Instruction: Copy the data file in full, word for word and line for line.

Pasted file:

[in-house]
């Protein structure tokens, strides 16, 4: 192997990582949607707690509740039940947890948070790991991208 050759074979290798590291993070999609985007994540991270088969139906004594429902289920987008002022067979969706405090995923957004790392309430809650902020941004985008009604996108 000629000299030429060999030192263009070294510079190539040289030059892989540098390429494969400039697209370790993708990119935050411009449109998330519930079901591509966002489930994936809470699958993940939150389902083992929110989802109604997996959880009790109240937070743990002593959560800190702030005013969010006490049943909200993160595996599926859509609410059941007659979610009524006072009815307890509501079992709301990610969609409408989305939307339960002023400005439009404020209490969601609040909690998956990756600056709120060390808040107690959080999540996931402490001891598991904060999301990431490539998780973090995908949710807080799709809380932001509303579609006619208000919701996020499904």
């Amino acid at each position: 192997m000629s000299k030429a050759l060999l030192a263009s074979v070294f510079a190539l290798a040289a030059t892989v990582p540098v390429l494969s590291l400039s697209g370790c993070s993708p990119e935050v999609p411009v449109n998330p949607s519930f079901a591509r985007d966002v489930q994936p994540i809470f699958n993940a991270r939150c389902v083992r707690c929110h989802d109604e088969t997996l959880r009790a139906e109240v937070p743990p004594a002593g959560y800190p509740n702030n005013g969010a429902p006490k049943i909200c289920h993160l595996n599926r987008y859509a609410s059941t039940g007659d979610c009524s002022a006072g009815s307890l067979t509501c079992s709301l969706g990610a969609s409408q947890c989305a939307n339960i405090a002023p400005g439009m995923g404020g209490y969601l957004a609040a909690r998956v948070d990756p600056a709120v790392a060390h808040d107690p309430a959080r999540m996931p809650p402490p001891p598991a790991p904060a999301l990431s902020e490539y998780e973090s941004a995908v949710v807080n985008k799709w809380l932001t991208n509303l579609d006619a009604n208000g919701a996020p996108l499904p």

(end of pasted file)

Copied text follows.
[in-house]
């Protein structure tokens, strides 16, 4: 192997990582949607707690509740039940947890948070790991991208 050759074979290798590291993070999609985007994540991270088969139906004594429902289920987008002022067979969706405090995923957004790392309430809650902020941004985008009604996108 000629000299030429060999030192263009070294510079190539040289030059892989540098390429494969400039697209370790993708990119935050411009449109998330519930079901591509966002489930994936809470699958993940939150389902083992929110989802109604997996959880009790109240937070743990002593959560800190702030005013969010006490049943909200993160595996599926859509609410059941007659979610009524006072009815307890509501079992709301990610969609409408989305939307339960002023400005439009404020209490969601609040909690998956990756600056709120060390808040107690959080999540996931402490001891598991904060999301990431490539998780973090995908949710807080799709809380932001509303579609006619208000919701996020499904």
């Amino acid at each position: 192997m000629s000299k030429a050759l060999l030192a263009s074979v070294f510079a190539l290798a040289a030059t892989v990582p540098v390429l494969s590291l400039s697209g370790c993070s993708p990119e935050v999609p411009v449109n998330p949607s519930f079901a591509r985007d966002v489930q994936p994540i809470f699958n993940a991270r939150c389902v083992r707690c929110h989802d109604e088969t997996l959880r009790a139906e109240v937070p743990p004594a002593g959560y800190p509740n702030n005013g969010a429902p006490k049943i909200c289920h993160l595996n599926r987008y859509a609410s059941t039940g007659d979610c009524s002022a006072g009815s307890l067979t509501c079992s709301l969706g990610a969609s409408q947890c989305a939307n339960i405090a002023p400005g439009m995923g404020g209490y969601l957004a609040a909690r998956v948070d990756p600056a709120v790392a060390h808040d107690p309430a959080r999540m996931p809650p402490p001891p598991a790991p904060a999301l990431s902020e490539y998780e973090s941004a995908v949710v807080n985008k799709w809380l932001t991208n509303l579609d006619a009604n208000g919701a996020p996108l499904p």